Analytics for Sites With Tech-Savvy Audiences

I compared Netlify’s numbers with Fathom’s. They are… very different.

Assumed audience: Other people with highly-technical savvy audiences who want to understand what kind of traffic they actually have.

At the end of July, I set up both Fathom and Netlify Analytics for this site, because I wanted to develop a sense of how big my ongoing audience is (setting aside big spikes from things like being on the first page of Hacker News for some article or another). I chose these two because they are both totally privacy-preserving. Fathom runs as JS in the browser; Netlify runs on Netlify’s servers; but both track nothing about you — only the pages which got visited and what the source was if that information was sent along.

The question I wanted to answer by setting up both Fathom and Netlify Analytics was straightforward: How much fall-off is there in using client vs. server-side analytics here? I expected there to be some difference between the two, because my writing skews to the technical and thus my audience to the kinds of folks who are likely to have a content-blocker installed. What I did not expect was just how large the difference would be.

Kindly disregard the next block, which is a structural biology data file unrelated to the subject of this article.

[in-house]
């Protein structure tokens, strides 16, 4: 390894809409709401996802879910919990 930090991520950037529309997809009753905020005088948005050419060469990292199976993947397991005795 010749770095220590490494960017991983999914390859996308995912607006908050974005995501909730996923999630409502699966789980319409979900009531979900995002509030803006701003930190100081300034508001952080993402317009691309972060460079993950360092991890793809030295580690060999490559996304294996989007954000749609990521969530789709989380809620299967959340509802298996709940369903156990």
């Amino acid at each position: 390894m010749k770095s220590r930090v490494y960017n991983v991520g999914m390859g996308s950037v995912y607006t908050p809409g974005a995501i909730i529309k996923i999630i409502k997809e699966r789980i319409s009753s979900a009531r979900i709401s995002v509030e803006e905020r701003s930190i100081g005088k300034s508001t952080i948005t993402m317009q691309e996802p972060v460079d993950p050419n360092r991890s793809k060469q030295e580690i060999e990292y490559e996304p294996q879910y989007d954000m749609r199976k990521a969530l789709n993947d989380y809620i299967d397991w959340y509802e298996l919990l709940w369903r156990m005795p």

Netlify measures five times as much traffic as Fathom does. Put another way: Fathom sees only 20% of what Netlify sees coming to my site — it is blind to 4 out of every 5 page views and visitors. (That holds equally for high-traffic days and normal-traffic days, and for high- and low-traffic pages.) My audience does not skew toward tech-savvy types with content blockers installed: it is dominated by them.

Your numbers likely look different from mine unless you have a similarly tech-dominant site. But you should check — especially if (unlike me) you actually make your living in any way directly related to the volume of traffic to your site.